In this workshop, we will introduce a framework that change catalysts can use to shift campus cultures to address emerging education trends. We will highlight a top down and bottom up approach to change that effectively engages faculty in movement toward institutional priorities. We will provide examples of individual changes in faculty, the evolution of the teaching center, challenges faced along the way, and the broader organizational impacts of using this framework to forward institutional initiatives. While each context is different, we hope that understanding the process we followed might inform your own process of intentionally effecting change in your own organization.

Using our center’s inclusive excellence change initiative as a case study, we will guide participants through the model using opportunities for individual reflection, whole group discussion and small group work. Participants will use the model to identify current or upcoming opportunities for change and strategies to catalyze that change through faculty involvement.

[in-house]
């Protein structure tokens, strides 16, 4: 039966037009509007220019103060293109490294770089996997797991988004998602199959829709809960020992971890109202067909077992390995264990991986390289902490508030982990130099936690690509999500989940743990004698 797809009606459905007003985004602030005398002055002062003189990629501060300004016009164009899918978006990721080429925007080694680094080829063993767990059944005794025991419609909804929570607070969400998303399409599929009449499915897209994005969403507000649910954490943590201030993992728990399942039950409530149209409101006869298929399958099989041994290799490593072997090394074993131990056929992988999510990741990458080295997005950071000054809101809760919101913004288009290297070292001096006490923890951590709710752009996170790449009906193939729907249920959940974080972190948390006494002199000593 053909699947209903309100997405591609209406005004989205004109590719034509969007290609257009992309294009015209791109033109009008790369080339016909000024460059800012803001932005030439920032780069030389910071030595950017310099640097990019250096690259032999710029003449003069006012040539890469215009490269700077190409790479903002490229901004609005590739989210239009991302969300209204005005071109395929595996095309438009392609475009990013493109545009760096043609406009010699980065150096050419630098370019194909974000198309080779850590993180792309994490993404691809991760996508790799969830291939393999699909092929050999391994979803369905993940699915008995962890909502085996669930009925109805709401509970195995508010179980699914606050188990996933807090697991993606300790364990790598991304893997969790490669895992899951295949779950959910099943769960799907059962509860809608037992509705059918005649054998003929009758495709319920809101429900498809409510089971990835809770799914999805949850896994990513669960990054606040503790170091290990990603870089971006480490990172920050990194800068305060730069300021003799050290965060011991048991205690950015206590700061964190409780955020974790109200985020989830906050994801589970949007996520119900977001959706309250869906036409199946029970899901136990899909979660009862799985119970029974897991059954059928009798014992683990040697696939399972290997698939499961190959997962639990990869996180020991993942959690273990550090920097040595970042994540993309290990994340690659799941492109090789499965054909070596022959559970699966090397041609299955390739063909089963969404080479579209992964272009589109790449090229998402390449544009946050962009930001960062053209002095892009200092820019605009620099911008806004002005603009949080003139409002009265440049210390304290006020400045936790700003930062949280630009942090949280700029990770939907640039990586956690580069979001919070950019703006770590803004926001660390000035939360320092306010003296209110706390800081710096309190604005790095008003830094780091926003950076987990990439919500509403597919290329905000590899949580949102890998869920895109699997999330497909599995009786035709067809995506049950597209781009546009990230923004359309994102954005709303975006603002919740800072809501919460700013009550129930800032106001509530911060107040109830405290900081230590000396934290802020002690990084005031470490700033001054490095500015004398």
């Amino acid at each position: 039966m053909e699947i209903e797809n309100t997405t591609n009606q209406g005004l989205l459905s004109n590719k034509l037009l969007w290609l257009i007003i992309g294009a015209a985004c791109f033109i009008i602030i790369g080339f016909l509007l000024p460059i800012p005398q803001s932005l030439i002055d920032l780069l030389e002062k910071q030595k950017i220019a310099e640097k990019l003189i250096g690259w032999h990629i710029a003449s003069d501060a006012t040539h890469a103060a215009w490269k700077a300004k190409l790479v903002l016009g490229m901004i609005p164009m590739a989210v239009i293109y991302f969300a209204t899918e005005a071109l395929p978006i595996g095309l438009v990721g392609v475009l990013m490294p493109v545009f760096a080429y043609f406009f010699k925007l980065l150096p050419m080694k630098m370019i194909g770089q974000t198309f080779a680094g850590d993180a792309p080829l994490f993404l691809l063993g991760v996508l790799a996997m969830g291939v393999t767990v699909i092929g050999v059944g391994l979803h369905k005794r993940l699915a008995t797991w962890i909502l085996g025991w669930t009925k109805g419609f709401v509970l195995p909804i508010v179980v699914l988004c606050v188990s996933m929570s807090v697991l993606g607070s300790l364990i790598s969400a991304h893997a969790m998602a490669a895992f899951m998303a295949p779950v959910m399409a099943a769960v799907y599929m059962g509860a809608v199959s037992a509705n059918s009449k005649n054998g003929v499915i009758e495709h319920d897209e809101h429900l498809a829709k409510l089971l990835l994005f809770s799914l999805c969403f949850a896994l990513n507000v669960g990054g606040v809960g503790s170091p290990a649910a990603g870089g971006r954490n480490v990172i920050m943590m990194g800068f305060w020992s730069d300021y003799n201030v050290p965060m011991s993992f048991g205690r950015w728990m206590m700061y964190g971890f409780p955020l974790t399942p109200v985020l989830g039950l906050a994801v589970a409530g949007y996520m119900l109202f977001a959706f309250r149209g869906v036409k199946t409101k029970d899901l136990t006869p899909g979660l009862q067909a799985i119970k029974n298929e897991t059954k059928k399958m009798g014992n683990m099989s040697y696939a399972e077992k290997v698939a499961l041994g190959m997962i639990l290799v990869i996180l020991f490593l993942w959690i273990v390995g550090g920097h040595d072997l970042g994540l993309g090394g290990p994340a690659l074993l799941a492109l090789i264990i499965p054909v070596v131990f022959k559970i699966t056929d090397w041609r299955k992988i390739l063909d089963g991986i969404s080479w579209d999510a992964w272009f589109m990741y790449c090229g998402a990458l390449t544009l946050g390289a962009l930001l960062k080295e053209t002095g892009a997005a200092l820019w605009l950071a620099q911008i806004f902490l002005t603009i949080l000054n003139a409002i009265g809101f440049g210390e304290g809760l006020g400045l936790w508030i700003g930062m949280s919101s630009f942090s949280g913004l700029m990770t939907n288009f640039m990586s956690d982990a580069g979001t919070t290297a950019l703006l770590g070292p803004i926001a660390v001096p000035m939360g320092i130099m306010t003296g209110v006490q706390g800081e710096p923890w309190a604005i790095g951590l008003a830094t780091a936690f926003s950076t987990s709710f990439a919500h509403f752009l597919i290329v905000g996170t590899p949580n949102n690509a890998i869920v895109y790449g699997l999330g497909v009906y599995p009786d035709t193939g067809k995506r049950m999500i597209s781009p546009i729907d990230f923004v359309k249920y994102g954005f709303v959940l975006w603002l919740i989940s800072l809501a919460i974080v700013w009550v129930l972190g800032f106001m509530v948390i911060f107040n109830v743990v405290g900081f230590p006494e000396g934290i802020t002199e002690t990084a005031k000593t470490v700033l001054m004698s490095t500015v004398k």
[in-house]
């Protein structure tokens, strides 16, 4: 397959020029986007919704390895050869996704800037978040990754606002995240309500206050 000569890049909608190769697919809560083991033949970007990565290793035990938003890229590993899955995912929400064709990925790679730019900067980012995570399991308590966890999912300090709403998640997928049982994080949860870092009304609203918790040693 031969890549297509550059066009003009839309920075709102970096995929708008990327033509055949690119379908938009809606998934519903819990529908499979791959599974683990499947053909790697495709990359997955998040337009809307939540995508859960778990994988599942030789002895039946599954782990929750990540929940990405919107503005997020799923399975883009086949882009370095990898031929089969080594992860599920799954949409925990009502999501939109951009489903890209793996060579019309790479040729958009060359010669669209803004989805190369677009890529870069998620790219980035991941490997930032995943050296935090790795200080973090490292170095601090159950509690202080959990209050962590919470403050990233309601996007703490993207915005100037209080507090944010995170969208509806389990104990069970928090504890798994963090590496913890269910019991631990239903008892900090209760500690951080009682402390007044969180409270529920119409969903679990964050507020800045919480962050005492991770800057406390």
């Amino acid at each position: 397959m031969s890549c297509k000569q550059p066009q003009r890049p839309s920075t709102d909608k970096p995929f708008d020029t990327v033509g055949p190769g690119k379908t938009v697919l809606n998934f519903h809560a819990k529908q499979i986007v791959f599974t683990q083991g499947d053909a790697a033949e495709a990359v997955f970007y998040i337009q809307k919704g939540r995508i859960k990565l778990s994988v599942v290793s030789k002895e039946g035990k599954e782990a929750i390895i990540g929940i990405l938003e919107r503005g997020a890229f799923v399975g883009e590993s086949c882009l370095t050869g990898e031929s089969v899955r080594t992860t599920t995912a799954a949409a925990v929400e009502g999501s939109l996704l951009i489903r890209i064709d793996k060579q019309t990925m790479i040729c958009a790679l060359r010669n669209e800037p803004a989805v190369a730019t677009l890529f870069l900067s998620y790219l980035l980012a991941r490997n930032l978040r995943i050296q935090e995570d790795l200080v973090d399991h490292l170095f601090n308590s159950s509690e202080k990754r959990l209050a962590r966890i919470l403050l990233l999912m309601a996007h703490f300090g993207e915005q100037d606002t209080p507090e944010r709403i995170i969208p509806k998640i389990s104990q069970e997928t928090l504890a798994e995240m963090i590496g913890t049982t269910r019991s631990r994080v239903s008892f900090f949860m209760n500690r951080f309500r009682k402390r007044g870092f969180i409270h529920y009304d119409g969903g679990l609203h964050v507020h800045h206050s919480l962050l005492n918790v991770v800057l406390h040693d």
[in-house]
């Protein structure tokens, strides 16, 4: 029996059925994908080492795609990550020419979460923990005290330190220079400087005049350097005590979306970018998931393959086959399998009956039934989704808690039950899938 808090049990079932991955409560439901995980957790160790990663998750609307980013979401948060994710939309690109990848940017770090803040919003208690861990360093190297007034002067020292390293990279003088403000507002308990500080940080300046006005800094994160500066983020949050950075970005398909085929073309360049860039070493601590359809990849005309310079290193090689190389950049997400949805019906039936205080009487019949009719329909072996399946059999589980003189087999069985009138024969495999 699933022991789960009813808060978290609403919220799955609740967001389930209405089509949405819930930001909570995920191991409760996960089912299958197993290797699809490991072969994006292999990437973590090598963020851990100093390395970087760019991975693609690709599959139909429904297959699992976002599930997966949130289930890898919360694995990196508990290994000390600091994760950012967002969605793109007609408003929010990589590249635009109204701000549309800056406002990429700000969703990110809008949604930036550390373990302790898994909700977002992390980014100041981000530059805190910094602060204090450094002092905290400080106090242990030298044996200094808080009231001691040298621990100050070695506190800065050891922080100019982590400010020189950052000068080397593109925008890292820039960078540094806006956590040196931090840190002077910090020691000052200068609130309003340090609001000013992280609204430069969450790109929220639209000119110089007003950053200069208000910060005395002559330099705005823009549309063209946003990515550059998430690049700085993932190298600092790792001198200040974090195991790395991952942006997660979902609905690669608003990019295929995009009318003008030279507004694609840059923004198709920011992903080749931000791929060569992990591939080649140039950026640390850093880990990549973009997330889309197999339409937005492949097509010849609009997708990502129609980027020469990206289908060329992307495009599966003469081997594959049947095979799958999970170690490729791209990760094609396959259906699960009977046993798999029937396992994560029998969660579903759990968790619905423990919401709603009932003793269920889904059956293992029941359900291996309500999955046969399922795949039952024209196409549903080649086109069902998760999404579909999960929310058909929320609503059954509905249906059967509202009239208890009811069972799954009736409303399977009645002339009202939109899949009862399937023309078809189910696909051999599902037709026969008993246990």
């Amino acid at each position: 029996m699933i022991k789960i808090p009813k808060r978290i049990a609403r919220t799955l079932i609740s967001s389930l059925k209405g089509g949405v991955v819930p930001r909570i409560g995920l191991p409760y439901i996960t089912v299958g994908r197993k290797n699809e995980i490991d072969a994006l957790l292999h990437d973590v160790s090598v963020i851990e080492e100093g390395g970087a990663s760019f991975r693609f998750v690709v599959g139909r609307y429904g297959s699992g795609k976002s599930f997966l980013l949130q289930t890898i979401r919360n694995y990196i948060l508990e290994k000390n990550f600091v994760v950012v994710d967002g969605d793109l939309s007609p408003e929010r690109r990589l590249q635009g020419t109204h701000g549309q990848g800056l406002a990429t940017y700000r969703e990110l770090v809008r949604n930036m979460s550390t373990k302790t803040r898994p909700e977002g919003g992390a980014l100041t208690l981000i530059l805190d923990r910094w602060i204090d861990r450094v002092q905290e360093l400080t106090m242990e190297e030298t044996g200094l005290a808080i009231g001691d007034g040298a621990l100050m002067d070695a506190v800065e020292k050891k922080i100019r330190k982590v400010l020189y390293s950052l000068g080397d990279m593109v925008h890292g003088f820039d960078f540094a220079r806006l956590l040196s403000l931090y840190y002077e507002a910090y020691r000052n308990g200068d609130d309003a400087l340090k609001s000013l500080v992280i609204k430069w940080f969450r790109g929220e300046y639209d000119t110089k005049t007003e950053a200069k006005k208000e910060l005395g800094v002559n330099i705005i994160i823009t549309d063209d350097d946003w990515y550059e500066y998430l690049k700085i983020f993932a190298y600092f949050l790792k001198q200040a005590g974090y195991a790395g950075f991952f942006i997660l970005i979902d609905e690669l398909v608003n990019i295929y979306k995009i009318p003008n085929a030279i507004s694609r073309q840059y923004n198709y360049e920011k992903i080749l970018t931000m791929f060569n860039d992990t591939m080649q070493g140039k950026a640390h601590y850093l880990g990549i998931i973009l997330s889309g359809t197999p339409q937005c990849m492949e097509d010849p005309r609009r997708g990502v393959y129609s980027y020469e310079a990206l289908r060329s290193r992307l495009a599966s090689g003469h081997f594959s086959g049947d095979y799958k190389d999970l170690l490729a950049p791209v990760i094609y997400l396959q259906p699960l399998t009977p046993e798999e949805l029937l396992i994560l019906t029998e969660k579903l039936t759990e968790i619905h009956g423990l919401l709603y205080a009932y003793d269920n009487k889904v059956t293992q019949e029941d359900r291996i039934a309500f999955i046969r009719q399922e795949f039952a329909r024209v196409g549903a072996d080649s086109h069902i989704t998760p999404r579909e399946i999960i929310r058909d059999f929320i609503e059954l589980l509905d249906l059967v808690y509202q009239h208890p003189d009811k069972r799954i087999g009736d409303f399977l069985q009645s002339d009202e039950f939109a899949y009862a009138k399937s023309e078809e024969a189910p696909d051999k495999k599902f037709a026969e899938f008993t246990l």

Participants will:

  • Be familiar with a successful organizational change framework applicable to any institution
  • Share best practices in shifting campus culture and increasing faculty participation in the process
  • Identify structures, partners and resources they can cultivate to support their intended change
  • Outline a draft plan to influence the campus culture toward the intended change that they can continue to develop on their home campuses

Who Should attend:
Provosts, Deans, Department Chairs, Program Directors


Managing Conflict Up, Down and All Around in Higher Education

Thursday, October 3, 2019 | 1:00–4:30 pm

Seena Haines, The University of Mississippi School of Pharmacy, Jenny Van Amburgh, Northeastern University, and Susan Stein, Sue M. Stein Consulting, LLC

Jenny Van Amburgh
Jenny Van Amburgh
 Seena Haines, Seena Haines
Susan Stein Susan Stein

We all encounter conflict in our responsibilities as academics. This workshop will aid attendees in applying effective conflict management strategies. Past experiences will be incorporated to inform, reflect and reveal actionable strengths and opportunities. Participants will complete a survey to inform their conflict management style, then explore several case scenarios to apply various styles including bringing forward one example from the attendee’s workplace.